Tuesday, August 27, 2013

Reginald’s Tower

“History doesn't repeat itself, but it does rhyme.” 
 Mark Twain

For this week’s exploration of the ‘101 things to do...’ we are going to take a look at one of Waterford City’s most fascinating and architecturally distinctive landmarks; Reginald’s Tower. The tower derives its name from a Irish Viking  ruler of the  Waterford City, Ragnall MacGillemaire, who was held prisoner by the Anglo-Normans in the tower.

Located at the apex of the Viking Triangle in Waterford City centre, Reginald's Tower is home to an exciting exhibition which displays a unique and fascinating collection of historic and archaeological artefacts. These artefacts, combined with the history exuded by the building itself, trace and reveal the story of Waterford's Viking heritage.  Built at the beginning of the 13th century, Reginald’s  Tower is a circular defensive tower. When the Anglo-Normans attacked Waterford in 1170, the tower severed a strategic importance, so  its capture heralded the fall of the city. Additionally, Reginald’s Tower was where the infamous Strongbow, leader of the Anglo-Norman invasion force, met Aoife, the daughter of Dermot McMurrough, King of Leinster. It can be argued that their marriage the course of Irish history forever. 

While the tower was originally built as a defensive mechanism, the seemingly multipurpose tower has assumed a number of different personas down through the ages.  For instance, in later centuries the tower assumed the functions of a royal castle. Richard II visited the tower in 1394 and again in 1399. In 1399 Richard left Reginald's Tower as King of England and Wales; on his arrival in England he was captured by the future Henry VI and forced to abdicate. 

Additionally, the tower became a very important coin mint. In 1210 after King John visited the tower and order and ordered new coins to be struck here.  In 1463 the Irish Parliament established a mint in the tower. In 1495, the tower’s cannons successfully deterred the forces of Perkin Warbeck, the pretender to the throne of Henry VII. This act of loyalty earned the city its motto "Urbs Intacta Manet" - "Waterford remains the unconquered city". In recent centuries, the tower served a number of different purposes such as being used as a prison and even a military store.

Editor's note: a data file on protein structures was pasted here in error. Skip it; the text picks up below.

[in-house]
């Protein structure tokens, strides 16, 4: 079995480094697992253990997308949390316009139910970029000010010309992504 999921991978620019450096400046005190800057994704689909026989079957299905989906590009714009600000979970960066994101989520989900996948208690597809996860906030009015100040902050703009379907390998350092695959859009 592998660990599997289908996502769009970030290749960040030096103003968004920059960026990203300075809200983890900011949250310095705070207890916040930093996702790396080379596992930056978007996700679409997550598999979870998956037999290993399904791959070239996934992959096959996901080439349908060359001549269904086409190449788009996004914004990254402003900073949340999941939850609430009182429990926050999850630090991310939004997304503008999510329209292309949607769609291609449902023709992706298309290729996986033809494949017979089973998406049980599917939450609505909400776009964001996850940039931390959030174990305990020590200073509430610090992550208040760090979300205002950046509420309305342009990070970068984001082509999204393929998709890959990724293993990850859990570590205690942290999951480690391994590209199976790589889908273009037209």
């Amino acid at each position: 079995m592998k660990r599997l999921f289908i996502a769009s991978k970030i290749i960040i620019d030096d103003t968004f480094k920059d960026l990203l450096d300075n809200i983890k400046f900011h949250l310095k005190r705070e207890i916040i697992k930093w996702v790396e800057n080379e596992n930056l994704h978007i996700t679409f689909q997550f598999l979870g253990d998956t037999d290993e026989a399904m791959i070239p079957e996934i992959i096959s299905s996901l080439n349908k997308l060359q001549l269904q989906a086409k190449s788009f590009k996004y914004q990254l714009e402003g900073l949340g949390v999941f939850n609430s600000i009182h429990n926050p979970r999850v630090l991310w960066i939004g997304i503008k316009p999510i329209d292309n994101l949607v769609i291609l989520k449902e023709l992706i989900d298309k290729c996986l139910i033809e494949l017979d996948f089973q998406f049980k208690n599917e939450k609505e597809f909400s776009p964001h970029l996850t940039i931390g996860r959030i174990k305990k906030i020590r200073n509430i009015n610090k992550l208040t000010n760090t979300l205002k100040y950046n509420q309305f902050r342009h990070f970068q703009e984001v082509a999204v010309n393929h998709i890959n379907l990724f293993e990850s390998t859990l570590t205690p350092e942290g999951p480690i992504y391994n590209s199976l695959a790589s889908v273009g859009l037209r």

Amongst the Muesum’s most fascinating Viking treasures is "The Kite Brooch" which dates to 1090 and is often regarded as the finest example of 12th century metalwork in Ireland, worn by some wealthy Waterford aristocrats. The brooch is made from Gold, silver & glass.  Another fascinating piece is the Kufic Coin, which was minted in 742 in Wasit, Iraq, was found over a thousand years later in Woodstown. Also seen at Reginald's Tower, amongst other exhibits are the Viking Age 9th century beads from the Baltic. The museum also hosts a Viking Lead Weight from the 9th century found in Woodstown!

Reginald’s Tower forms a part of the Waterford Museum of Treasures collective; along with the Medieval Museum and Bishop’s Palace. One of the key features which attract tourists to the Waterford Museum of Treasures is the historical re-enacting experience provided. A team of actors portraying different characters will bring to life Waterford’s fascinating history in these engaging and imaginative tours.  So why not come and experience the history and wonder of the medieval city which are encapsulated in these museums.

If you a planning a trip to Waterford Castle Hotel, why not view our ‘101 things to do’, which contains a variety of activities which can be enjoyed during your trip. To view the list, please visit www.waterfordcastle.com .For further information in relation Reginald’s Tower, please visit http://www.waterfordtreasures.com/ or call +353 51 849501Additionally, if you are planning to visit Waterford Castle Hotel & Golf Resort or if you have recently stayed with us, why not visit our Tripadvisor page http://www.tripadvisor.ie/Hotel_Review-g186638-d212907-Reviews-Waterford_Castle_Hotel-Waterford_County_Waterford.html .

Reginald Tower’s opening hours are as follows:

Easter - May : Daily from 10am – 5pm
June - Mid September : Daily from 10am – 6pm
Mid September - Easter : Wednesday - Sunday from10am – 5pm

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